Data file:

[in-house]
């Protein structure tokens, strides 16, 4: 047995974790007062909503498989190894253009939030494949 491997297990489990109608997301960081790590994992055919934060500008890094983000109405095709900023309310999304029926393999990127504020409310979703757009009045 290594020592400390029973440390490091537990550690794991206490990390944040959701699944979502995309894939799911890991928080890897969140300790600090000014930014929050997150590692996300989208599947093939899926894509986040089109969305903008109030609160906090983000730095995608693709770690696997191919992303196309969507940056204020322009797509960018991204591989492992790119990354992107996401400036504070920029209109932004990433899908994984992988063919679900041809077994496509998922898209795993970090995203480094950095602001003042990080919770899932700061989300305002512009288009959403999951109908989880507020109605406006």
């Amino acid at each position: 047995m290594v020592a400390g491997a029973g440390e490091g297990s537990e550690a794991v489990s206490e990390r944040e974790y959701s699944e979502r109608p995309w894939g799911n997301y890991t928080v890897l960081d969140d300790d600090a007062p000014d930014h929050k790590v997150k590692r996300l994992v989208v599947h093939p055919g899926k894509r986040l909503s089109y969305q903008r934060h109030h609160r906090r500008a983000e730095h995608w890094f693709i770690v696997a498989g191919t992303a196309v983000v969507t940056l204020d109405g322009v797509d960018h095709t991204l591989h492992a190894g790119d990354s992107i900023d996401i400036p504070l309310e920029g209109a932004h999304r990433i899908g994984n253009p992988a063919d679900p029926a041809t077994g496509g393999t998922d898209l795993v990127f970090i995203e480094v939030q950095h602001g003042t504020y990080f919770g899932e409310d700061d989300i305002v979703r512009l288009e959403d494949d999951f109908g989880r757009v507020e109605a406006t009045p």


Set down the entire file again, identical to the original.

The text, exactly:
[in-house]
């Protein structure tokens, strides 16, 4: 047995974790007062909503498989190894253009939030494949 491997297990489990109608997301960081790590994992055919934060500008890094983000109405095709900023309310999304029926393999990127504020409310979703757009009045 290594020592400390029973440390490091537990550690794991206490990390944040959701699944979502995309894939799911890991928080890897969140300790600090000014930014929050997150590692996300989208599947093939899926894509986040089109969305903008109030609160906090983000730095995608693709770690696997191919992303196309969507940056204020322009797509960018991204591989492992790119990354992107996401400036504070920029209109932004990433899908994984992988063919679900041809077994496509998922898209795993970090995203480094950095602001003042990080919770899932700061989300305002512009288009959403999951109908989880507020109605406006």
């Amino acid at each position: 047995m290594v020592a400390g491997a029973g440390e490091g297990s537990e550690a794991v489990s206490e990390r944040e974790y959701s699944e979502r109608p995309w894939g799911n997301y890991t928080v890897l960081d969140d300790d600090a007062p000014d930014h929050k790590v997150k590692r996300l994992v989208v599947h093939p055919g899926k894509r986040l909503s089109y969305q903008r934060h109030h609160r906090r500008a983000e730095h995608w890094f693709i770690v696997a498989g191919t992303a196309v983000v969507t940056l204020d109405g322009v797509d960018h095709t991204l591989h492992a190894g790119d990354s992107i900023d996401i400036p504070l309310e920029g209109a932004h999304r990433i899908g994984n253009p992988a063919d679900p029926a041809t077994g496509g393999t998922d898209l795993v990127f970090i995203e480094v939030q950095h602001g003042t504020y990080f919770g899932e409310d700061d989300i305002v979703r512009l288009e959403d494949d999951f109908g989880r757009v507020e109605a406006t009045p």